Alcohol linked to enhanced angiogenesis in rat model of choroidal neovascularization.

Authors: Bora, PS  Kaliappan, S  Xu, Q  Kumar, S  Wang, Y  Kaplan, HJ  Bora, NS 
Citation: Bora PS, etal., FEBS J. 2006 Apr;273(7):1403-14.
Pubmed: (View Article at PubMed) PMID:16689928
DOI: Full-text: DOI:10.1111/j.1742-4658.2006.05163.x

One of the pathologic complications of exudative (i.e. wet-type) age-related macular degeneration (AMD) is choroidal neovascularization (CNV). The aim of this study was to investigate whether chronic and heavy alcohol consumption influenced the development of CNV in a rat model. The oxidative metabolism of alcohol is minimal or absent in the eye, so that ethanol is metabolized via a nonoxidative pathway to form fatty acid ethyl esters (FAEE). Fatty acid ethyl ester synthase (FAEES) was purified from the choroid of Brown Norway (BN) rats. The purified protein was 60 kDa in size and the antibody raised against this protein showed a single band on western blot. BN rats on a regular diet were fed alcohol for 10 weeks. Control rats were fed water with a regular diet and pair-fed control rats were fed regular diet, water and glucose. We found that FAEES activity was increased 4.0-fold in the choroid of alcohol-treated rats compared with controls. The amount of ethyl esters produced in the choroid of 10 week alcohol-fed rats was 7.4-fold more than rats fed alcohol for 1 week. The increased accumulation of ethyl esters was associated with a 3.0-fold increased expression of cyclin E and cyclin E/CDK2; however, the level of the cyclin kinase inhibitor, p27Kip, did not change. The increased accumulation of ethyl esters was also associated with 3.0-fold decreased expression of APN in the choroid. We also found that the size of CNV increased by 28% in alcohol-fed rats. Thus, our study showed that chronic, heavy alcohol intake was associated with both an increased accumulation of ethyl esters in the choroid and an exacerbation of the CNV induced by laser treatment. These results may provide insight into the link between heavy alcohol consumption and exudative AMD.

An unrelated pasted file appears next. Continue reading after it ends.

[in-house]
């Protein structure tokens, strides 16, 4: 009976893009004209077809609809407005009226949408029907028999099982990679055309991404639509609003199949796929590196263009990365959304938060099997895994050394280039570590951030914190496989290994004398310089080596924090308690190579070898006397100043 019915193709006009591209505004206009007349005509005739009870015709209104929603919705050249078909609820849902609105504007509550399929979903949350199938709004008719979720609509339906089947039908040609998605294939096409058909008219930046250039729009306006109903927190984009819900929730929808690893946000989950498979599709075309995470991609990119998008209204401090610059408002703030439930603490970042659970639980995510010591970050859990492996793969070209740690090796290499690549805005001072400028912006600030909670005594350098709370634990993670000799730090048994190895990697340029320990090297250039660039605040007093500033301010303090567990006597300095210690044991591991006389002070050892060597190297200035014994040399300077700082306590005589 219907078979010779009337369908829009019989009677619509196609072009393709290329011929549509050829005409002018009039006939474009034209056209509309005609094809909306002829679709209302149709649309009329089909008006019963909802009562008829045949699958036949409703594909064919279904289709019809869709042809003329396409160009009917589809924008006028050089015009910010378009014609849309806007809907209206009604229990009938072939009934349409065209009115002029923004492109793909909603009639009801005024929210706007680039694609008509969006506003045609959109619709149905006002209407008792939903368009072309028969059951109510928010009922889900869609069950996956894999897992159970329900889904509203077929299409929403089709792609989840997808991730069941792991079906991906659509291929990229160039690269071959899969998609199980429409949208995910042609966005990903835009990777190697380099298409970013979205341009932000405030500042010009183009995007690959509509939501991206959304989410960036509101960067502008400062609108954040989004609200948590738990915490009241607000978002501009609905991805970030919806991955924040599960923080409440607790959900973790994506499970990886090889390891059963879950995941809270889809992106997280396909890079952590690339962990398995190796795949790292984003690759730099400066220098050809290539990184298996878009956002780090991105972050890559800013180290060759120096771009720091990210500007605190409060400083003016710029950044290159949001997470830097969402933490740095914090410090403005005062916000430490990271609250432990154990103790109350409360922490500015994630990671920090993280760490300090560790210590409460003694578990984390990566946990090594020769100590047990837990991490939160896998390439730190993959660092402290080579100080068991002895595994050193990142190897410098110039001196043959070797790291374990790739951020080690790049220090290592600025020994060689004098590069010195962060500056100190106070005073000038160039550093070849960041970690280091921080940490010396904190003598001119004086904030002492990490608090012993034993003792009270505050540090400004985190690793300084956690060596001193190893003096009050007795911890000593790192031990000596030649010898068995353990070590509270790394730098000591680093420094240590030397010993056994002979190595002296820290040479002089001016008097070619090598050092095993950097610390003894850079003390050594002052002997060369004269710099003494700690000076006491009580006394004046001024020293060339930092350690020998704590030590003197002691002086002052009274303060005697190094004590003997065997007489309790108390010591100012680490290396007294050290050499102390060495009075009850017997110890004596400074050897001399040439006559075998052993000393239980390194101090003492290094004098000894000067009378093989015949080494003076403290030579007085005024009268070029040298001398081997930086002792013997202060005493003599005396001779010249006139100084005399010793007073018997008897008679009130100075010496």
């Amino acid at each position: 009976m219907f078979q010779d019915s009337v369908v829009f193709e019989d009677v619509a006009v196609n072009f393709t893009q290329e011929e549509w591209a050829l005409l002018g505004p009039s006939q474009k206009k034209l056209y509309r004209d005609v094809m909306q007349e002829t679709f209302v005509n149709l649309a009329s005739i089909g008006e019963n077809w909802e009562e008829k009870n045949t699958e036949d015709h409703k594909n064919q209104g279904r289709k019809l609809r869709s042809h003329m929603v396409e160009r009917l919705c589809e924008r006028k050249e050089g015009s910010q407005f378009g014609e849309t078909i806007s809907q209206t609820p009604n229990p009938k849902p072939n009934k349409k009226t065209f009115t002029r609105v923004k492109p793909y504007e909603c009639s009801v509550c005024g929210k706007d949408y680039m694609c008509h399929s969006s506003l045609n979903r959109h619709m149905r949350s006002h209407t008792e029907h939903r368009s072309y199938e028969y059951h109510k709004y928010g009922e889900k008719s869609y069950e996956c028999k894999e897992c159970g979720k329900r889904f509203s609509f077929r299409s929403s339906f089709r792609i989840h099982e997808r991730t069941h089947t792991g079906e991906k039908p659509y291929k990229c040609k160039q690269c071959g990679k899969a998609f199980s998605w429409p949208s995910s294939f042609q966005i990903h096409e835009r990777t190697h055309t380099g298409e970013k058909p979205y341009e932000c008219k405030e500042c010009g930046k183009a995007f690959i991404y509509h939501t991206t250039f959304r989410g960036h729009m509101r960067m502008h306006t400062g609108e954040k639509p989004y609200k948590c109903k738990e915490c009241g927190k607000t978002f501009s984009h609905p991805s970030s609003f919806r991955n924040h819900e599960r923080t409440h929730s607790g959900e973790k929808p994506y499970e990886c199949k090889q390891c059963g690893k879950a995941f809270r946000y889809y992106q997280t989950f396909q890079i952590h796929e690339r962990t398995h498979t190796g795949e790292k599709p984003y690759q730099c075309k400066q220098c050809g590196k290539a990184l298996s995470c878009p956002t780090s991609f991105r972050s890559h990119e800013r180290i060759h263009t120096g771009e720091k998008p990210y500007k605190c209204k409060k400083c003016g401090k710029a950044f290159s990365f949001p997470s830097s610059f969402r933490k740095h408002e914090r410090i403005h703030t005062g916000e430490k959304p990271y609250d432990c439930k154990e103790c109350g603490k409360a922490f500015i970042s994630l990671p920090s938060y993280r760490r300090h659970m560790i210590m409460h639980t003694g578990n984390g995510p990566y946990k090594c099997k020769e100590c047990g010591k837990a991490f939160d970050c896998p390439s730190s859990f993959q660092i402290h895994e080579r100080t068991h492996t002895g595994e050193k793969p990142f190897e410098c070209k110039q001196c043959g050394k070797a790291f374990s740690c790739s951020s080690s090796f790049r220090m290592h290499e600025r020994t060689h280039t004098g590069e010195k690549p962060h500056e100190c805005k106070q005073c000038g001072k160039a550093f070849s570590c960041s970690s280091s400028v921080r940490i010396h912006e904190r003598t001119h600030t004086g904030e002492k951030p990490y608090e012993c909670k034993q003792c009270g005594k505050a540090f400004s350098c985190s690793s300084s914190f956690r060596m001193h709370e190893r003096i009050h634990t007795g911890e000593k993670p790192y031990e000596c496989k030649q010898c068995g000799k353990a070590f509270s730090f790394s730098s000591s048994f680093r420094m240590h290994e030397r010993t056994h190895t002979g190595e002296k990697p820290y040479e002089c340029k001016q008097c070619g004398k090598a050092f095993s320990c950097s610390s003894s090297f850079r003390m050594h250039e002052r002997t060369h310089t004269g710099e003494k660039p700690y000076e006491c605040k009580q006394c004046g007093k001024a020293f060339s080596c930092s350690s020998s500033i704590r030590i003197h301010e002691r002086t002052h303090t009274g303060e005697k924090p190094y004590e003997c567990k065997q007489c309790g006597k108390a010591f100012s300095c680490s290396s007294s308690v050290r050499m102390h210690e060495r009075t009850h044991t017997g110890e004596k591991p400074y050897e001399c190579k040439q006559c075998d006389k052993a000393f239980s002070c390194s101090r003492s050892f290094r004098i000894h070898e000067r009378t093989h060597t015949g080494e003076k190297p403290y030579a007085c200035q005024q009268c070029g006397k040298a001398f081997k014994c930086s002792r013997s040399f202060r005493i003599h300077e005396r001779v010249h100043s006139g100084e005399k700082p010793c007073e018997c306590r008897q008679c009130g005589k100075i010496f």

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RGD ID: 2289282
Created: 2008-01-28
Species: All species
Last Modified: 2008-01-28
Status: ACTIVE


RGD is funded by grant HL64541 from the National Heart, Lung, and Blood Institute on behalf of the NIH.